If only they would repeal the No Child Left Behind Law and add time to the school day!

Richard Murphy

Really enjoyed your NPR interview, took some time to read what you have been working on for the past couple of years. Would like to see you write a piece about Jamaican genetics/race/culture etc. and the country's amazing track accomplishments over the past 60 years.


I fear that I will lessen the sentiment's effect if I say more!
But since I don't know any better I'll drone on anyway!
Surly there are enough people in Tampa, Florida worth visiting...
I suggest the local university as a forum. And why not, the students in many universities are in desperate need of truth.
Oooh I could go on and on about that one. Blessings to you Malcolm! You have made a difference in how I view the world. What an awesome thing indeed!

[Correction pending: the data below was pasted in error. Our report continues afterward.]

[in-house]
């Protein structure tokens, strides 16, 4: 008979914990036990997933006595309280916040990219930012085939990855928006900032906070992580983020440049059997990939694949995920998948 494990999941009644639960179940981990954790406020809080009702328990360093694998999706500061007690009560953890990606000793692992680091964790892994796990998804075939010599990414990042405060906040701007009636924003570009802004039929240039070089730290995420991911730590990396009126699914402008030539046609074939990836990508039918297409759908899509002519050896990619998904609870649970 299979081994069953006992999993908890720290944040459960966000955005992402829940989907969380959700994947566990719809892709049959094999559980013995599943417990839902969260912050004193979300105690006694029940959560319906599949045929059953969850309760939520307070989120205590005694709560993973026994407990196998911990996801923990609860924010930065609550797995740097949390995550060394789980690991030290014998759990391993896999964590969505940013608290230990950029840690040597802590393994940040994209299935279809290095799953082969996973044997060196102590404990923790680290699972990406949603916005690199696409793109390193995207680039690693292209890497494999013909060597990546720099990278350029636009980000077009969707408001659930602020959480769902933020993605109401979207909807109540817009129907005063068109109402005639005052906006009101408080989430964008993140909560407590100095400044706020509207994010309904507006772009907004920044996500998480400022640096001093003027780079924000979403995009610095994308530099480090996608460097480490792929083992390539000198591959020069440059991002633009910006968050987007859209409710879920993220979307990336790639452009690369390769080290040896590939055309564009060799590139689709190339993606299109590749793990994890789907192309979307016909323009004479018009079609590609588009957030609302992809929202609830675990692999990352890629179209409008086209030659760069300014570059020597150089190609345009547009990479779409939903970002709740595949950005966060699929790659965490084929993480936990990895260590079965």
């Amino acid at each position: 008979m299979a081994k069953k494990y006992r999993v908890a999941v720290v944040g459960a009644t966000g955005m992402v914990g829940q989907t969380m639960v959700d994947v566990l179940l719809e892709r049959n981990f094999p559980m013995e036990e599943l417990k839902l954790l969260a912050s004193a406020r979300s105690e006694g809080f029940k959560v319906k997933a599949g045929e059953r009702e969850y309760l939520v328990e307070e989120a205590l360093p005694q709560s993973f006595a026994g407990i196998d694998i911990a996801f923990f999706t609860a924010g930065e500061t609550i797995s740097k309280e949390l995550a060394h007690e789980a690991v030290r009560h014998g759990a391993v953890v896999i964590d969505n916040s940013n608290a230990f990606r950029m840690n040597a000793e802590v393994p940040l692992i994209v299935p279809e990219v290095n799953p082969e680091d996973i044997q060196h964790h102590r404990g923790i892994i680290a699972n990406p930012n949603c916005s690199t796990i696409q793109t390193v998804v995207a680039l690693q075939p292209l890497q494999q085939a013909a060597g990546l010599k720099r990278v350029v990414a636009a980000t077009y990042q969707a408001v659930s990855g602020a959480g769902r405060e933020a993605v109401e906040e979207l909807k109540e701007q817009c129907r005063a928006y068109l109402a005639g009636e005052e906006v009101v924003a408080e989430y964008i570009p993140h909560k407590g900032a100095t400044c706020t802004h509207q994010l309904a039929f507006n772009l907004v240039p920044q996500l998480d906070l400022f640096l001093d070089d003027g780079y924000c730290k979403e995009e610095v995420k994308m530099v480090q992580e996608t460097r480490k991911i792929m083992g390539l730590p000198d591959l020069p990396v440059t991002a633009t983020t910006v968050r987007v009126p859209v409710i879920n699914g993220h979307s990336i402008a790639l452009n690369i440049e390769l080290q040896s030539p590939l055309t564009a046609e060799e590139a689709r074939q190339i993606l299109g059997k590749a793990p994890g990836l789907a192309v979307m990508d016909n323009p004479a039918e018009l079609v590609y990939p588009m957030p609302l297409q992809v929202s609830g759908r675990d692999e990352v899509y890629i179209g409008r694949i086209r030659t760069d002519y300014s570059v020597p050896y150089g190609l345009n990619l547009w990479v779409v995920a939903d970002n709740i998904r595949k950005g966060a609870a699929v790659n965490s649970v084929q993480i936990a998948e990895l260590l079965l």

Thanks for writing a great book.


Hi! The excerpt links of Outliers still do not work, it is already Nov. 20... I know I know, I haven't had a chance to stop by a bookstore.

Indira Rezkisari

I just known you since two weeks ago. That is when i bought Tipping Point in one of a book store in Hong Kong. I havent finished yet. But, I'm loving it so much.

Looking forward on reading your others book and your new one too. Congrats. You're a brilliant guy!!

Indira R.


I have always wondered what would be the better advantage... going to an academically prestigious school or a well known school with a top athletic program.

I know this may seem a bit off course, but I feel like the choices one makes in life both open and close doors. I've had long arguments about this and thought it would be a great topic to study.

I have not read Outliers yet, but it is the type of thinking that I find fascinating and can help answer my own questions.

Lauren Muney

Please visit DC and/or Baltimore and tip it.


Haven't picked up Outliers yet, and I'm behind on my reading, so it's sitting there at about seventh on my To Read list.

Just wondering if you dipped into the statistics part of the equation. A part of success has to be the fortune of finding the one thing you are best at. You talked about how many hockey players are born in the beginning of the year — how about the fact that so few hockey players are born in Alabama, or Jamaica, for that matter.